The Ukrainian Greek Catholic Church (UGCC) is the largest of the Eastern Catholic Churches — churches that are Byzantine in ritual, theology, and church polity, but in full communion with the Bishop of Rome. The UGCC has a complicated history; in its present form, it was born of the 1596 Union of Brest, by which the Ruthenian metropolitanate of Kiev-Halych in the old Polish-Lithuanian Commonwealth returned to full communion with Rome, ending a half-millennium of alignment with Orthodoxy, a schism that was formalized in the 1054 breach between Rome and Constantinople. Since then, the Greek Catholics of Ukraine have been no strangers to controversy and political contention. Often held suspect by Romanizers (especially among the Polish clergy) for whom the only Catholicism is Latin-rite Catholicism, Greek Catholics were also regarded with distaste (to put it gently) by many Orthodox believers, for whom the statement, “I am not in full communion with the Bishop of Rome” is an essential component of Orthodox ecclesial identity, and indeed of orthodoxy.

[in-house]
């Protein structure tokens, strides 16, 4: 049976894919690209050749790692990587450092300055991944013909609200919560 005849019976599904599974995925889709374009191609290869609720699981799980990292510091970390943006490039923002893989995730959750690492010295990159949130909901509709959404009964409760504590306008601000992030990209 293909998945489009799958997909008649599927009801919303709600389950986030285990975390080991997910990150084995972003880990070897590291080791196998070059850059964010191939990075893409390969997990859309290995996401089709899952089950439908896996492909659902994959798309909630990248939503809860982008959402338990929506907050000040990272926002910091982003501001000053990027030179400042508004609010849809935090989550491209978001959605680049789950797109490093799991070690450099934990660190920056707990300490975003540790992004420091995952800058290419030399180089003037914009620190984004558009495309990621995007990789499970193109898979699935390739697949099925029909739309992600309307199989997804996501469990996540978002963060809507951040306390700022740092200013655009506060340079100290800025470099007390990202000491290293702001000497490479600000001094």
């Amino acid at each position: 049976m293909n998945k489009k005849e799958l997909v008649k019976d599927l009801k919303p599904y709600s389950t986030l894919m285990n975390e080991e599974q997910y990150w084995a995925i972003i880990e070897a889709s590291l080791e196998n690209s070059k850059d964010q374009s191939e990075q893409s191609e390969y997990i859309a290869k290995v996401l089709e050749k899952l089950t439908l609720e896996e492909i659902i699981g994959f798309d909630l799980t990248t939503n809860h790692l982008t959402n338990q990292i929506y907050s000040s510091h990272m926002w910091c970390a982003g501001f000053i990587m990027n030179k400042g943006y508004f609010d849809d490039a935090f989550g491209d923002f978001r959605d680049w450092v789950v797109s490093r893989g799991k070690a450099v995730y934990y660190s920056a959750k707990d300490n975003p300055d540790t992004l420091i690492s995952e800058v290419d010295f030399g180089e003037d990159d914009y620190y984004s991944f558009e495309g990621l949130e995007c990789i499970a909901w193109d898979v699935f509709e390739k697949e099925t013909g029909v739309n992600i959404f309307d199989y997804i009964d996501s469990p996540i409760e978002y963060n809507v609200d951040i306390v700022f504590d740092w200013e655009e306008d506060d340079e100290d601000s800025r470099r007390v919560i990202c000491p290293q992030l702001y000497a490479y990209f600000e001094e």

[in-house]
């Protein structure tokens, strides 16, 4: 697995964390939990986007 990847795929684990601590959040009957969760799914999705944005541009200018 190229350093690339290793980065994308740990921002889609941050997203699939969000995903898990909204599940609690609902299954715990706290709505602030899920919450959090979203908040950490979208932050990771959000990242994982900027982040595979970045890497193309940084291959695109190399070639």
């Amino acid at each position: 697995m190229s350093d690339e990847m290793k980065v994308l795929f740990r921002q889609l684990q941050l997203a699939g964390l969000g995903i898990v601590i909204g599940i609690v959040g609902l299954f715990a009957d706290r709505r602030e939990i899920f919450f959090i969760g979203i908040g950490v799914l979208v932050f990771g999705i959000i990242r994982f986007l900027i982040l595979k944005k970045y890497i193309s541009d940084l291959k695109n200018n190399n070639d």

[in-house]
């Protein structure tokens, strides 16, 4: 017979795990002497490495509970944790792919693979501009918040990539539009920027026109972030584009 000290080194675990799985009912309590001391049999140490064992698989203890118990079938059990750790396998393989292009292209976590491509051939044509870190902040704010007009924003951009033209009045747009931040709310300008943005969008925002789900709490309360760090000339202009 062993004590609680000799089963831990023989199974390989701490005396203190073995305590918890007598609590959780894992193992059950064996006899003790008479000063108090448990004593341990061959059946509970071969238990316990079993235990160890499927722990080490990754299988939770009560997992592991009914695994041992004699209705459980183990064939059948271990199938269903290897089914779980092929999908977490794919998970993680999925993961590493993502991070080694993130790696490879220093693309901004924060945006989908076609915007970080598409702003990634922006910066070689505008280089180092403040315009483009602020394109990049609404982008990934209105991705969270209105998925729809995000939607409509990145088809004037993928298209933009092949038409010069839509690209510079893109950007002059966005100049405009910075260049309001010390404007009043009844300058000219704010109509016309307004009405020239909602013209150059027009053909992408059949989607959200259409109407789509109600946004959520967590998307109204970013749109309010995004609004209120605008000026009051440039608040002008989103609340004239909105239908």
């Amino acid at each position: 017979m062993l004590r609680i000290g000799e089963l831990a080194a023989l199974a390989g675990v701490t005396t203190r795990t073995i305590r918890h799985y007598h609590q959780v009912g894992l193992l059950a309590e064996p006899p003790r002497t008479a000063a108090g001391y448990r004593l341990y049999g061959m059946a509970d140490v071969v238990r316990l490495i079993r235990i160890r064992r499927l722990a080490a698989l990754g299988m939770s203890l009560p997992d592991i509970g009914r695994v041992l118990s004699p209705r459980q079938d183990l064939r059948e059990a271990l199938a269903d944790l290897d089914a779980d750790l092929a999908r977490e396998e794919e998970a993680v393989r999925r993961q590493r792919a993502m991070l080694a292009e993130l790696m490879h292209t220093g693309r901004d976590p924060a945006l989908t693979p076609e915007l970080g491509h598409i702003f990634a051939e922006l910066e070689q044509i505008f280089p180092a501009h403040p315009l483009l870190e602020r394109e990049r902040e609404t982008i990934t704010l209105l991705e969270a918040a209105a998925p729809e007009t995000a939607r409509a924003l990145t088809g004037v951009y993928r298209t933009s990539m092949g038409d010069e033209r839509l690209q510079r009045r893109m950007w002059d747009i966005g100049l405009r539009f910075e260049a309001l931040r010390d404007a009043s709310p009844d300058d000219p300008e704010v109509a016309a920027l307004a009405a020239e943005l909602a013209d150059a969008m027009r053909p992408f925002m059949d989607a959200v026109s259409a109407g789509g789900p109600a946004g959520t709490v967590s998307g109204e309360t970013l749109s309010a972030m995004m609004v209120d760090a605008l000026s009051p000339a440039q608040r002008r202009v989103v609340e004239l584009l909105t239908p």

In the 19th and early 20th centuries, the UGCC became one of the cultural safe-deposit boxes of an emerging Ukrainian national consciousness, to which the extraordinarily accomplished head of the UGCC from 1901 to 1944, Metropolitan Andrey Sheptytsky, made singular cultural contributions. Ukrainian national self-awareness, though, was a grave threat to the consolidation of Soviet power. One response to that threat, and the most grotesque effort to crush the national spirit of Ukraine, was the Holodomor of 1932–33, what Robert Conquest aptly styled the “Ukrainian terror famine:” a Moscow-induced genocide in which as many as 7.5 million people were deliberately starved to death.